August 04 - September 03, 2016
1134 Dupont Street
Toronto, ON M6H 2A2
By Danielle St. Amour and Jenine Marsh
(1) On the one hand...
An alien face of fluorescing blooms, bending stems, petals and leaves moving with the light.
(2a) And on the other hand...
The correlate event, which is separating the something-ship of the root and the tendril.
(2b) The tendril has means to engage the root. Embodied with a unique agency of proteins and chemicals in the topmost quarters, the tendril directs the root to increase and halt the growth of cells, to climb, (the tendril) and to scale and encompass and embrace, to lift its constituency (the rest) upward, further toward the sun. To feel and examine, determine its surroundings.
(3a) Some of the earliest multiple celled organisms were tentacled polyps that were attached to the sea floor. Their young in their larval stage swam freely but as adults became firmly anchored. Some retained the larval form throughout the life cycle and became free-swimming adults with something like a backbone.
(3b) The head of the tendril when severed sends white noise back to the root, which sends the abbreviated tendrils up anyway, in an ever upward movement, relaying a void message - growth, toward the light. An absence between the root and the tendril, the growth persists.
(4) But on the other hand...
is the head or the finger cut? In a brainless organism does the searching sensing extremity need to be called a head? Is the extremity of the body - whether the head or hand or foot or skin or tendril or blossom - not also the outside of the body? Not body, but surface, edge?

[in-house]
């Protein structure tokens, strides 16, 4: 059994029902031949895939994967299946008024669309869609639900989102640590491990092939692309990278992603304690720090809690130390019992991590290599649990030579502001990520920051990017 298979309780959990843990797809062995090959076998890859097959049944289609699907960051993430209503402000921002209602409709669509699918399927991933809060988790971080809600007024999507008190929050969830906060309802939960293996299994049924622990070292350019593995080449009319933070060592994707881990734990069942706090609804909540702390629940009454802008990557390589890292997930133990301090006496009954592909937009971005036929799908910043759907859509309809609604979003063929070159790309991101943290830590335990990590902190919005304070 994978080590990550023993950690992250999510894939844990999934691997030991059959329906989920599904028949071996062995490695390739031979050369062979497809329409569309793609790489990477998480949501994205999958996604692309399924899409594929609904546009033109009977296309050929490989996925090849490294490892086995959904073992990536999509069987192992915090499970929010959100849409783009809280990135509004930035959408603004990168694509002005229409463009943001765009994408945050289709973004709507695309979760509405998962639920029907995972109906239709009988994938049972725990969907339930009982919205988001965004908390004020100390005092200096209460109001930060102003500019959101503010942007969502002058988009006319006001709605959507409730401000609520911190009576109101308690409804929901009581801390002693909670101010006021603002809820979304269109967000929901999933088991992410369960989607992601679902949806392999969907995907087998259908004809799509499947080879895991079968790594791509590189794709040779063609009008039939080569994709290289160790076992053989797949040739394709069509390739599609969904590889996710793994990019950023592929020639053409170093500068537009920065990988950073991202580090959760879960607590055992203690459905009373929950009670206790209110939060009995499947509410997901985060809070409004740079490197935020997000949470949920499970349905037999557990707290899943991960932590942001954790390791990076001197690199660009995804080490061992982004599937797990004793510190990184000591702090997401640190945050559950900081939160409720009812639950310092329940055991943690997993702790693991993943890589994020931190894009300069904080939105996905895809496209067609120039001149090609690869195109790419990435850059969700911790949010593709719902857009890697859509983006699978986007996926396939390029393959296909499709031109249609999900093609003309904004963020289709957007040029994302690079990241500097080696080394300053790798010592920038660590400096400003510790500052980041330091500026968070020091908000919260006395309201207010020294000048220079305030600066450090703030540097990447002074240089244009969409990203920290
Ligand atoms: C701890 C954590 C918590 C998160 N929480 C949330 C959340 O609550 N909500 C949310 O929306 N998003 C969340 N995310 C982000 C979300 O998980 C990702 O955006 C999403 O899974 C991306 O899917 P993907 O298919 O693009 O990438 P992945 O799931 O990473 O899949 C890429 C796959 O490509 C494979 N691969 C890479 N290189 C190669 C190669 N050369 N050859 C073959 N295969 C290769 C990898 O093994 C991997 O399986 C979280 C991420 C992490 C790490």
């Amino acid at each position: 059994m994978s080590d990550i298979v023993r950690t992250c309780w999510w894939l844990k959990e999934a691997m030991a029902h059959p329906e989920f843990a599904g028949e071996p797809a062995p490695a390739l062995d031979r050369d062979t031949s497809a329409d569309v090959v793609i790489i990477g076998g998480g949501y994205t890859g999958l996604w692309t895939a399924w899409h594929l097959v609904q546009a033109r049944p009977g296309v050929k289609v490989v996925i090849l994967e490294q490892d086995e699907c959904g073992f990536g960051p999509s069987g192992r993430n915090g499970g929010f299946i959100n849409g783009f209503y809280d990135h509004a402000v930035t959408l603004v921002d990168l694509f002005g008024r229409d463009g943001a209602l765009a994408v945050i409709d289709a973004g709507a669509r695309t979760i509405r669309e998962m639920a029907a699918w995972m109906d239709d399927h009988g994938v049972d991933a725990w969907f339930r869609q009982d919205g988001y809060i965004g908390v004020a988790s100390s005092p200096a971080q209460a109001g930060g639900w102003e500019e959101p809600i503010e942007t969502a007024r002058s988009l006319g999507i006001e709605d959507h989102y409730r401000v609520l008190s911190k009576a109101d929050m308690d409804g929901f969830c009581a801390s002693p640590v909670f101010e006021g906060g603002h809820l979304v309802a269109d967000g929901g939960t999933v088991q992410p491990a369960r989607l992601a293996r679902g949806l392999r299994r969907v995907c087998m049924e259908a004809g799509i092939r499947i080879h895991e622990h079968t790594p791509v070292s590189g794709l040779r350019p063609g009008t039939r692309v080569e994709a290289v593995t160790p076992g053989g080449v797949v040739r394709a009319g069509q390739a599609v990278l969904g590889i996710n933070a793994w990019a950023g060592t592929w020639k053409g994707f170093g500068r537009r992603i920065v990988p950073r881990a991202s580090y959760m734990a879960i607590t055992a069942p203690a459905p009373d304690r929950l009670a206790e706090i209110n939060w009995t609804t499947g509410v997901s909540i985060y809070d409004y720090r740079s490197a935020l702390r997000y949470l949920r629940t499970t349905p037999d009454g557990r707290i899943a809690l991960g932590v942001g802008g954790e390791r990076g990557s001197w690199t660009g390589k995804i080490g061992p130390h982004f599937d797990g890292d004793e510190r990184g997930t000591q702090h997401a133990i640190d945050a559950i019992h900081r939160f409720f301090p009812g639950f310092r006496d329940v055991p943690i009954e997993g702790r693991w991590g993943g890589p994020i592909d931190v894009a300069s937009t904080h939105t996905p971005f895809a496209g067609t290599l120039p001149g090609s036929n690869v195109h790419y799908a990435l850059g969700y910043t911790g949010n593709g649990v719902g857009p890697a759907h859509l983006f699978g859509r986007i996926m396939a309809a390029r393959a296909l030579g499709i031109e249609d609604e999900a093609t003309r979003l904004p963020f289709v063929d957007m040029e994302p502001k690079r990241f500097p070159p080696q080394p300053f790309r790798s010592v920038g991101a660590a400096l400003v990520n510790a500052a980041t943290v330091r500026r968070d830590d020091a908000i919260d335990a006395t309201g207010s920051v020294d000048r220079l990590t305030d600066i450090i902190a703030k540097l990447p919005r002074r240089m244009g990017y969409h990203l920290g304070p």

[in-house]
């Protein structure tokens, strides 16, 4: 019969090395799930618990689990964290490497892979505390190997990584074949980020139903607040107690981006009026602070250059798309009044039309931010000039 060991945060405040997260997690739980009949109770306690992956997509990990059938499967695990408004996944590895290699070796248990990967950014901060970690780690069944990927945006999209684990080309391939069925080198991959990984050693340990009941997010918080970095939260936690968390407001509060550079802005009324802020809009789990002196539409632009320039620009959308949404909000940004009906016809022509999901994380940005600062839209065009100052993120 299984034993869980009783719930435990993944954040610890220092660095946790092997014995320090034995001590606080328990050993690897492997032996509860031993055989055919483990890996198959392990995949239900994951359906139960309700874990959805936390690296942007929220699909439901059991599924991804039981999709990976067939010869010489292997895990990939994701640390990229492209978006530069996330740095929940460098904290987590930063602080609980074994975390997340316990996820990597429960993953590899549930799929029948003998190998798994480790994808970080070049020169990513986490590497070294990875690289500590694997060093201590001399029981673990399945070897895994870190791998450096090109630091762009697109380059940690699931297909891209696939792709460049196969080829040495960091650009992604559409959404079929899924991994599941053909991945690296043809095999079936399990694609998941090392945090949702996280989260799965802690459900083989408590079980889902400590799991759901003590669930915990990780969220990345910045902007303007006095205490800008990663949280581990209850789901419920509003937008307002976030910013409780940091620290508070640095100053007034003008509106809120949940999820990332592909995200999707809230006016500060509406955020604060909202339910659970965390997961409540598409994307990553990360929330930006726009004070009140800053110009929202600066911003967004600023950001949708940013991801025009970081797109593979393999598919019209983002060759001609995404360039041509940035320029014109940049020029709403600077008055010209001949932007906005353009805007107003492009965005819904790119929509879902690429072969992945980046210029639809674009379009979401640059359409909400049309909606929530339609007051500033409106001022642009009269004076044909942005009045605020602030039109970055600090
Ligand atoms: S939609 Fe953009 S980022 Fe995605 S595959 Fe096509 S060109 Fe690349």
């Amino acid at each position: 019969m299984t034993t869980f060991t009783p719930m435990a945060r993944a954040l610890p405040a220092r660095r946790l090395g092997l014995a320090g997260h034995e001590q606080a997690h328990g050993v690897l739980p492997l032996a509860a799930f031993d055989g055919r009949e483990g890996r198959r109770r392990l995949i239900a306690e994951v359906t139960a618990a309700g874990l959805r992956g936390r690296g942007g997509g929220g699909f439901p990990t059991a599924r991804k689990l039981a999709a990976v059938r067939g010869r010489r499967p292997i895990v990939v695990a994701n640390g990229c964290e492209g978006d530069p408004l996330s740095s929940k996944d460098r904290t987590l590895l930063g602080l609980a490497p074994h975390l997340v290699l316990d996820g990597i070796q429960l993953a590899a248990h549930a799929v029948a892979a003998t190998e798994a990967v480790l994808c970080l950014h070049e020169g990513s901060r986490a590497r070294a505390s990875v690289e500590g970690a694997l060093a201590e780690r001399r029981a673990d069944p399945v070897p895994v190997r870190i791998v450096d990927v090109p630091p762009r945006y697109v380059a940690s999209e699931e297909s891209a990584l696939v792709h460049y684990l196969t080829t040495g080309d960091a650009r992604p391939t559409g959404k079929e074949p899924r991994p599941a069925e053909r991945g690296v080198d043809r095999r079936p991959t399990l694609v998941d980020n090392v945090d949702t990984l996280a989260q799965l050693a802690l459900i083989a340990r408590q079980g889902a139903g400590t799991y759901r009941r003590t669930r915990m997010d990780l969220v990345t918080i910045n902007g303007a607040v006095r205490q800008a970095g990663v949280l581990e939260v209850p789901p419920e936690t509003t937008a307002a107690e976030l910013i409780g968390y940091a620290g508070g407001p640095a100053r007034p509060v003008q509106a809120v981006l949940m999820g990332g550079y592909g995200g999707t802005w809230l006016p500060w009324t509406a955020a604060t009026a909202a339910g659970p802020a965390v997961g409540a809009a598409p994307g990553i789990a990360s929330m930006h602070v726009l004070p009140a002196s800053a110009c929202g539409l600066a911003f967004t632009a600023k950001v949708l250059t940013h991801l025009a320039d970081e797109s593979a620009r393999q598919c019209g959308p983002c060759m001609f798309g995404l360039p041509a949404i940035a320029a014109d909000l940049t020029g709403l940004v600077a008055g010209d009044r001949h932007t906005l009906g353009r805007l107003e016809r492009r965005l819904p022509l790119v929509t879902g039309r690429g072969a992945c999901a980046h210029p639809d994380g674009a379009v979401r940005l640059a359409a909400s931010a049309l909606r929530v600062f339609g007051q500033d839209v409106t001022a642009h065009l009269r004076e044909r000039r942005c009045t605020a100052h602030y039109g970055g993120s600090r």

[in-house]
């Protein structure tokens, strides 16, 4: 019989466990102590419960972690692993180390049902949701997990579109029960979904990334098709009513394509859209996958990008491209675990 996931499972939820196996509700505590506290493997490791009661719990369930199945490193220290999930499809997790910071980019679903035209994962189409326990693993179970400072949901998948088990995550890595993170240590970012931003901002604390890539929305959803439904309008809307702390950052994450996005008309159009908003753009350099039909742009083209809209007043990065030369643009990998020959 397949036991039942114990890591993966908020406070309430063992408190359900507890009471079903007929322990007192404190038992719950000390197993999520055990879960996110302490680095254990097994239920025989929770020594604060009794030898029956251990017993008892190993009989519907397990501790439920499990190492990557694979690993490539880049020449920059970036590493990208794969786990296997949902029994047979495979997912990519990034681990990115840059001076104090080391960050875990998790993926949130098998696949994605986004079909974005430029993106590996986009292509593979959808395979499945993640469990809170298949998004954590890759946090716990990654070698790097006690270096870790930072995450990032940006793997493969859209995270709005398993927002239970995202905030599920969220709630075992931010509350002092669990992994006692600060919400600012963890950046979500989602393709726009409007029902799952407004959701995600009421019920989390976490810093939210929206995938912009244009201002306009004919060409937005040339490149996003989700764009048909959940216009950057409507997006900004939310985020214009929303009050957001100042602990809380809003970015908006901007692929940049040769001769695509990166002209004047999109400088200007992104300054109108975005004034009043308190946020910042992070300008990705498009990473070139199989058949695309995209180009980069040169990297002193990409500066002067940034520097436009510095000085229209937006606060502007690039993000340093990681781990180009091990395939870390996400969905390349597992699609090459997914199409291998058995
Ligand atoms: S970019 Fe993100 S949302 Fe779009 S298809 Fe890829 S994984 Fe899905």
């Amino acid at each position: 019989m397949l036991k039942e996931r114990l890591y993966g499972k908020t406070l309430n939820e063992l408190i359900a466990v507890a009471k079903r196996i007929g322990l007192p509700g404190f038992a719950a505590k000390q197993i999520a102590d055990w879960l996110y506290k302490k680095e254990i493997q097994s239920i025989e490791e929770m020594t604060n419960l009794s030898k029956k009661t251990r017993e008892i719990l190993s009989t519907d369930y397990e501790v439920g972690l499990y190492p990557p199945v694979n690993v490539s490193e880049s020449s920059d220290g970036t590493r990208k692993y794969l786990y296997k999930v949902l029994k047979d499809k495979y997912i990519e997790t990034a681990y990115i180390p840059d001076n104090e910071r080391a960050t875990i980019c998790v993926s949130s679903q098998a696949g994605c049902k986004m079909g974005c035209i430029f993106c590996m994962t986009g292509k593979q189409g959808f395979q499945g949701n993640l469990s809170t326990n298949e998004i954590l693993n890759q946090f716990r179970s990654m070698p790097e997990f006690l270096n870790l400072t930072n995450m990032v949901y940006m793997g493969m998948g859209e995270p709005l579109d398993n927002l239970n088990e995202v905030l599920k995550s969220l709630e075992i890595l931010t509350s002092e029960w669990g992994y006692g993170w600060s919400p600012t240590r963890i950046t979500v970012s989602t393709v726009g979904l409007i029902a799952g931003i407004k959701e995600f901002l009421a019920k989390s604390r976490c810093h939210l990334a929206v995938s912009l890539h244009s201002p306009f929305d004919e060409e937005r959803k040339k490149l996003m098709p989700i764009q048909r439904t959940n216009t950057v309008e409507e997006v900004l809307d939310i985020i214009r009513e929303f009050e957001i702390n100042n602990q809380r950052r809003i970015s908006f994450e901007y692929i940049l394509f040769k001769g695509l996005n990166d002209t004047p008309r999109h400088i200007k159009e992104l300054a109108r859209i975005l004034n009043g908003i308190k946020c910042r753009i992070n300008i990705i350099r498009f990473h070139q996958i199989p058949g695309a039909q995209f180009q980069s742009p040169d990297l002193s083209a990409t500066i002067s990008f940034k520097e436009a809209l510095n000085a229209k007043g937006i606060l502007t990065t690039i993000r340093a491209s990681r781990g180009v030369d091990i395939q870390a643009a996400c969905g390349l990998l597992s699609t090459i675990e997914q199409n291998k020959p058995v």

(5a) What is commonly known as King's lomatia or sometimes, King’s Holly, is not of the holly family. Its leaves are burnished malachite green with strong pink flowers; it bears neither fruit nor seeds.
(5b) A flower for no reason, given freely for no occasion, bearing no message or fruit or seed, may be sterile, sure, but generous and maybe also grossly grotesque - the aimless growth, a strange and purposeless appendage is a benign and beautiful cancer.
(5c) King’s lomatia self-clones: when a branch falls, it spawns, grows new roots, establishing new plants, each one genetically identical to the parent.
(5d) Does the the branch fall off because it is dying or dead or does it fall because it can anticipate its release into an autonomy? Does the finger flee from the arm? Does the extremity run from the trunk only to become itself truncated?
(5e) Separated by each individual plant’s tenancy on a unique root system, each clone’s life span is approximately 300 years; it has been cloning itself for at least 43,600, possibly up to 135,000 years. Very prone to disease.
(5f) Only one colony of King's lomatia is known to be alive in the wild.
(6.1) But on the other hand...
Your foot on these cast surfaces feels the radiant warmth from the sun that hangs on, on the extroverted surface, an introverted warmth.
(6.2) Not dead, not alive, a suspended moment. A disembodied, freshcut life. Untethered, more alive than living, excessive, mobile and vivid.
(6.3) Castrate from the root - a compromise toward motility.
(6.4) The cut flower too is without design, unstrategic growth, like the fingernails of a corpse.
(6.5) Something-ship, fleshly object freed of impetus.
The ENFP is a true free spirit. The INFP is a true idealist.
The ENFJ is a natural-born leader. The INFJ is not an idle dreamer.
Jenine Marsh (b. 1984, Calgary, Canada) received her MFA from the University of Guelph in 2013 and her BFA from the Alberta College of Art and Design in 2007. Her work has been exhibited in numerous art venues including The Bakery, Vancouver; COOPER COLE, 8-11, G Gallery, Toronto; Ed Video, Guelph; Truck Gallery, Stride Gallery, Calgary; and Struts Gallery, Sackville, Canada; Chapter 61, Brooklyn; Fourteen30, Portland; and most recently Hannah Hoffman Gallery, Los Angeles, USA. She has twice served as artist in residence at the Banff Centre for the Arts in 2009 and 2010, and other residencies include the Vermont Studio Centre in 2011, Alberta Foundation for the Arts’ Alberta Future Leaders programme, 2011 and Struts Gallery, 2010. Her recent solo exhibition, “Feminine Marvelous and Tough” at Lulu, Mexico City, has been featured on ARTnews, Mousse Magazine and Contemporary Art Daily. Marsh lives and works in Toronto, Canada.